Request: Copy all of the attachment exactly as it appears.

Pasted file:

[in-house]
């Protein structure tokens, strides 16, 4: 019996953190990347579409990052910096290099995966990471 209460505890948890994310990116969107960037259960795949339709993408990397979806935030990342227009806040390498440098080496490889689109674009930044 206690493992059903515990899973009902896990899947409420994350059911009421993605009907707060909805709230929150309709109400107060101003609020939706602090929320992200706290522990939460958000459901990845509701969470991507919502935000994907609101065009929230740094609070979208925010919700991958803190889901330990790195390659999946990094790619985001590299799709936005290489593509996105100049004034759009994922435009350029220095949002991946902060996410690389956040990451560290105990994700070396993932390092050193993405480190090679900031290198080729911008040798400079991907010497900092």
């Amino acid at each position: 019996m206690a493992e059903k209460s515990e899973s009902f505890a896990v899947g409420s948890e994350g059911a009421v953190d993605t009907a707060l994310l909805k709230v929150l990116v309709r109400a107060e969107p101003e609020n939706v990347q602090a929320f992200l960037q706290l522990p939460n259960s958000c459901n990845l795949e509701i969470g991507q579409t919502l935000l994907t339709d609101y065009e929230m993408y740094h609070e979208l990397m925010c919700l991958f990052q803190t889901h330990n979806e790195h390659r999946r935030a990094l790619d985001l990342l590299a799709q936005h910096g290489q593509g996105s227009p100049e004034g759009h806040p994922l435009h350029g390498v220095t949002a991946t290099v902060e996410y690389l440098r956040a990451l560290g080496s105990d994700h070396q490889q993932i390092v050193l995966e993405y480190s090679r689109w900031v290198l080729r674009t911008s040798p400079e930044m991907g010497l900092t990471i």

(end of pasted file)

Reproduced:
[in-house]
């Protein structure tokens, strides 16, 4: 019996953190990347579409990052910096290099995966990471 209460505890948890994310990116969107960037259960795949339709993408990397979806935030990342227009806040390498440098080496490889689109674009930044 206690493992059903515990899973009902896990899947409420994350059911009421993605009907707060909805709230929150309709109400107060101003609020939706602090929320992200706290522990939460958000459901990845509701969470991507919502935000994907609101065009929230740094609070979208925010919700991958803190889901330990790195390659999946990094790619985001590299799709936005290489593509996105100049004034759009994922435009350029220095949002991946902060996410690389956040990451560290105990994700070396993932390092050193993405480190090679900031290198080729911008040798400079991907010497900092």
């Amino acid at each position: 019996m206690a493992e059903k209460s515990e899973s009902f505890a896990v899947g409420s948890e994350g059911a009421v953190d993605t009907a707060l994310l909805k709230v929150l990116v309709r109400a107060e969107p101003e609020n939706v990347q602090a929320f992200l960037q706290l522990p939460n259960s958000c459901n990845l795949e509701i969470g991507q579409t919502l935000l994907t339709d609101y065009e929230m993408y740094h609070e979208l990397m925010c919700l991958f990052q803190t889901h330990n979806e790195h390659r999946r935030a990094l790619d985001l990342l590299a799709q936005h910096g290489q593509g996105s227009p100049e004034g759009h806040p994922l435009h350029g390498v220095t949002a991946t290099v902060e996410y690389l440098r956040a990451l560290g080496s105990d994700h070396q490889q993932i390092v050193l995966e993405y480190s090679r689109w900031v290198l080729r674009t911008s040798p400079e930044m991907g010497l900092t990471i």